Many years ago, five days before Christmas in a tiny community in southwestern New Hampshire, where my father was a “selectman,” (The township was so small that they did not need a mayor, just three elected selectmen) at about 12:30 AM my father’s Mutual Aid radio woke the family. I was on leave from the US Navy, bringing my parent’s first grandchild for a visit. My father told me to get dressed and follow him. My wife and mother followed in a separate car.
We arrived to find an historic home fully engulfed in flames. The family — mom, dad and six children — were outside in their bedclothes in knee-deep snow. Many of the locals had already taken some of the children into their homes. My mother took the mother and the two youngest children into our car and to my parents’ house. The local volunteer fire department were able to live up to their nickname, "The Cellar Hole Savers,” as the structure collapsed into the cellar. The father was sheltered by the family that took in the eldest child.
Flash forward to the present day, in Fairfax County, VA, I’ve been involved for years in our robust, local Community Emergence Response Team (“CERT") program. Developed by FEMA, CERT is a partnership between the federal and Fairfax County governments. Its intent is to promote the idea of the citizens in the local communities to become more engaged in making their community more prepared, safer and resilient if a disaster were to come.
The program is operated by Fairfax County Fire and Rescue, through which training is accomplished at the Fire and Rescue training academy. The final training exercise for graduation is held at the academy’s burn houses where a mass casualty exercise is held where all the skills that were taught over eight weeks of training and lectures is put to good use. During an incident, an individual trained in CERT is the “Most Important Person” within their community. One does no good for the community if they become a casualty during an incident or disaster.
CERT also teaches Personal preparation, communication skills — so that citizens all speak with the same protocol to EMS and fire and rescue personal — First Aid, light search and rescue, firefighting, disaster response, psychology and organization skills. Although the WuFlu pandemic has slowed the expansion of this FEMA developed and partially funded program, CERT is still recruiting participants 18 years old and older. This training makes one eligible to participate in an Urban Search and Rescue Virginia Task Force One mass casualty training that take places in the County’s Lorton training facility.
CERT is really about bringing our neighbors and friends together. It is about training for a disaster that may never come, and caring for those less fortunate. We volunteer to assist with food collection and distribution and other activities including parking and crowd control during several annual activities including the National Night Out and other local events. I hosted an Amateur Radio (Ham) GOTA (Get on The Air) activity last year. This year I hope to have more than one participant.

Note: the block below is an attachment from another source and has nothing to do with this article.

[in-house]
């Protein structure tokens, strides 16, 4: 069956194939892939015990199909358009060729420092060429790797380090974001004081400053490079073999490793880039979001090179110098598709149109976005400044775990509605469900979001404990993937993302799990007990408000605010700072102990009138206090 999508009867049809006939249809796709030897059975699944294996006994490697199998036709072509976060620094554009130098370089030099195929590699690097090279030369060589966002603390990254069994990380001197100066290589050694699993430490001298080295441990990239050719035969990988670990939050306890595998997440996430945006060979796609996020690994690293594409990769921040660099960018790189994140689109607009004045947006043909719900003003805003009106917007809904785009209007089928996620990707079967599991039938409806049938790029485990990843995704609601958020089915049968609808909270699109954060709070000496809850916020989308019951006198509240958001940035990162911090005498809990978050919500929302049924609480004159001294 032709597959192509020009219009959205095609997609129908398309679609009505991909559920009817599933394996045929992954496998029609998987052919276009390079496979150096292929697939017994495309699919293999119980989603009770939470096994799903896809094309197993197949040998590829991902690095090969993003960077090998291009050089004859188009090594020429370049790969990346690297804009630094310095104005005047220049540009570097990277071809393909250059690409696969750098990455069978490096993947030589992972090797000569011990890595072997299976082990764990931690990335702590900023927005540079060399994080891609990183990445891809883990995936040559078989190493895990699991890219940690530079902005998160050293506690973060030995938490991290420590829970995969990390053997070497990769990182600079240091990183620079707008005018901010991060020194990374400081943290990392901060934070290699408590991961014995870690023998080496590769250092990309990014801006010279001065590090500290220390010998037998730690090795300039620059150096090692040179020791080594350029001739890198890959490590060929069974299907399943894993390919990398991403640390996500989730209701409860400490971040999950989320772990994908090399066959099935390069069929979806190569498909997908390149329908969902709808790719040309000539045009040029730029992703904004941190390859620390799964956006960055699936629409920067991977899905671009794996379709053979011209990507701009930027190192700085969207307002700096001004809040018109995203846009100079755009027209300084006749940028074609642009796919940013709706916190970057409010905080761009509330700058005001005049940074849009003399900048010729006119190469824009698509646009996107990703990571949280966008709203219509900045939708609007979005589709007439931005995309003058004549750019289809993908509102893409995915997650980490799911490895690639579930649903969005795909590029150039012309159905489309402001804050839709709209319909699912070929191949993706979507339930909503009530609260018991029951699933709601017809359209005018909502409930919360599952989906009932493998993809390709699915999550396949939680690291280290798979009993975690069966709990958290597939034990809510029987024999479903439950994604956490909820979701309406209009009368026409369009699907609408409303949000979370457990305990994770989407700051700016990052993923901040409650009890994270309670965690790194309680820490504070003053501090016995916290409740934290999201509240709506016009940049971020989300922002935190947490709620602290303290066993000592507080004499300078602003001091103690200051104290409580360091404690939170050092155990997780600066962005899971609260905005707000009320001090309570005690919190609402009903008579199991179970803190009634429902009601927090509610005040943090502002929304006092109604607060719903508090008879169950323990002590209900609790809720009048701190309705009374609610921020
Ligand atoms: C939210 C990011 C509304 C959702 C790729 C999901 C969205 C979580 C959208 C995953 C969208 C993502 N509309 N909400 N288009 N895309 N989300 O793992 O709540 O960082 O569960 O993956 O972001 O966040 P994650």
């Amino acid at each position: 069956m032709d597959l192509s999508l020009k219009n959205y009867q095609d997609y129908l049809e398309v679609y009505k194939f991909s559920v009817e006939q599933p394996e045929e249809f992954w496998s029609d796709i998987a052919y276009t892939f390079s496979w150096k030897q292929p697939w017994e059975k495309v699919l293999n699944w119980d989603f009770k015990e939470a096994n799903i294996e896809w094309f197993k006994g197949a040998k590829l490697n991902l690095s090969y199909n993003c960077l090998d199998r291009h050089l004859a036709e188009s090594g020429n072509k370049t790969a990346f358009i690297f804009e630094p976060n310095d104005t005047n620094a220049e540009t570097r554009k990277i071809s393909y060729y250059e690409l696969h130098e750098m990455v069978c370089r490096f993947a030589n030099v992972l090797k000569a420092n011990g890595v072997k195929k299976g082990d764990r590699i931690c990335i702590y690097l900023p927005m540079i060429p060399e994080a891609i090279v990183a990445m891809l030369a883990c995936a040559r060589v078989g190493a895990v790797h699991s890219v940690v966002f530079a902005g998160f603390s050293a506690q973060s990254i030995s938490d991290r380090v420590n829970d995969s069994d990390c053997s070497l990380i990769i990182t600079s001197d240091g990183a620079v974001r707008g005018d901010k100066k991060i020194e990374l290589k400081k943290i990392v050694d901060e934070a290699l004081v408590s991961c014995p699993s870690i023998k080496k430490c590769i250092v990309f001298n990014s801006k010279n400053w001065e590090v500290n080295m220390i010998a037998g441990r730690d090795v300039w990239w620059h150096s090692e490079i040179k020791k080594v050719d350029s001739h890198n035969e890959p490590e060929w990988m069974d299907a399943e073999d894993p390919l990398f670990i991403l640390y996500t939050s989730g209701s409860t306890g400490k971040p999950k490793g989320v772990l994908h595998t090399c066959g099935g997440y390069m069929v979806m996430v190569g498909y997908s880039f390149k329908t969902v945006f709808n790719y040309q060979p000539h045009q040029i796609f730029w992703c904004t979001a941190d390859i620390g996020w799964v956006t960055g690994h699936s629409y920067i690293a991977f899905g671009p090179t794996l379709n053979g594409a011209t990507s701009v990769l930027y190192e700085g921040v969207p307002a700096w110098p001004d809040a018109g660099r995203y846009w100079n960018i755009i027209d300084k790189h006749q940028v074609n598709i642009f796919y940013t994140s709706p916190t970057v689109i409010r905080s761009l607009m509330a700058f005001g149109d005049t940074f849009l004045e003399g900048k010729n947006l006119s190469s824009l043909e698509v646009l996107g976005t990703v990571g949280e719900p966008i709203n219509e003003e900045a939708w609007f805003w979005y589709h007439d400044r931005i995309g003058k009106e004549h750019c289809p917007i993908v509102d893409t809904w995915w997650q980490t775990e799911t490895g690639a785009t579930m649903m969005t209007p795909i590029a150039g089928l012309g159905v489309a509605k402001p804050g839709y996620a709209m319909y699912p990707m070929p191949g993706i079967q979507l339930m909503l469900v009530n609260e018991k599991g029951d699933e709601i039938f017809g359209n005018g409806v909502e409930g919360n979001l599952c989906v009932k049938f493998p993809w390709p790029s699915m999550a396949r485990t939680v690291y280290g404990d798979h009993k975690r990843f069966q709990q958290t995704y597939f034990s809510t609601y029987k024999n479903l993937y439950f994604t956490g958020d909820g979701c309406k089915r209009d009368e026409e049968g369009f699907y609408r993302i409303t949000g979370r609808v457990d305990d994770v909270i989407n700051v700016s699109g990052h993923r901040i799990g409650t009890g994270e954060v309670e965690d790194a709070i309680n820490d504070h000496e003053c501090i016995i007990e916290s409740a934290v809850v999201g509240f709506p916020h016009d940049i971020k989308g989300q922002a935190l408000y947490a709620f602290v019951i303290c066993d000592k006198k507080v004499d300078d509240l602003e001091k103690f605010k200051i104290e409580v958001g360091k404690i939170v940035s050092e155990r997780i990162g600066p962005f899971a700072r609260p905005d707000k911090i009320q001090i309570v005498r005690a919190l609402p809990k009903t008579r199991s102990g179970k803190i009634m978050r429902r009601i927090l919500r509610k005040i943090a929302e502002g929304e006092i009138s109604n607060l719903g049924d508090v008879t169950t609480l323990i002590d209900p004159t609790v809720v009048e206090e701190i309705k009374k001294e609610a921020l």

My community within the tiny section of Old Trail Drive that encompasses us, is such a wonderfully diverse group of people. I want to actively encourage them to prepare for the worst (which I suspect would be a forest fire given the number of trees in the area) and reach out to their neighbors for fellowship.
While my CERT class of 141 was mostly white, the leader of the Reston Chapter is a beautiful black woman. The object of the program is community preparedness, the community is so diverse that one cannot discount the Sikh, Muslim, Jew, Hindu, Arab, Black, Indonesian or the recent immigrant. Community is everything and everyone when looking at the CERT program.
The day after the incident in New Hampshire many years ago, my father, having a civil engineer with a structural engineering background, visited the site. The foundation was deemed to be stable and suitable to be built upon. The local historic society was present to approve the reconstruction of a landmark. The construction was to be per current building code, but would appear period accurate. A local lumber yard had delivered all the lumber needed for framing and after the cellar was excavated a local concrete company arrived to reinforce the field stone basement walls and floor. The ground floor was framed and sheathed before the sunset that night.
Four days later, using donated materials and the community’s labor, on Christmas day the family was able to move back into their home. No, there were no finished walls but there was a working toilet and bath with privacy, a working kitchen and central heating. There was also a fully decorated Christmas tree with presents for every member of the family from the townsfolk. This was done for a family that was only two years in the community.
This is what CERT means to me. It means giving to the community, and the community giving back to those who are in need. This is why I joined the military. To give selflessly to my country. This is also why I joined Fairfax Country’s Community Emergency Response Team. To protect and enhance my community. This is why I believe everyone should join CERT or request their local government to partner with FEMA to start a Community Emergency Response Team program.
Great story. Highlights the need for community. As your story demonstrated so well. People stepped forward on their own initiative to help the family. I cannot tell from your post whether the fire department was at fault for the loss of the whole structure back in NH those many years ago? What I do see is how you are forward leaning with CERT in that preparation is needed prior to the arrival on ones doorstep and a big part of that prep is an informed pool of volunteers.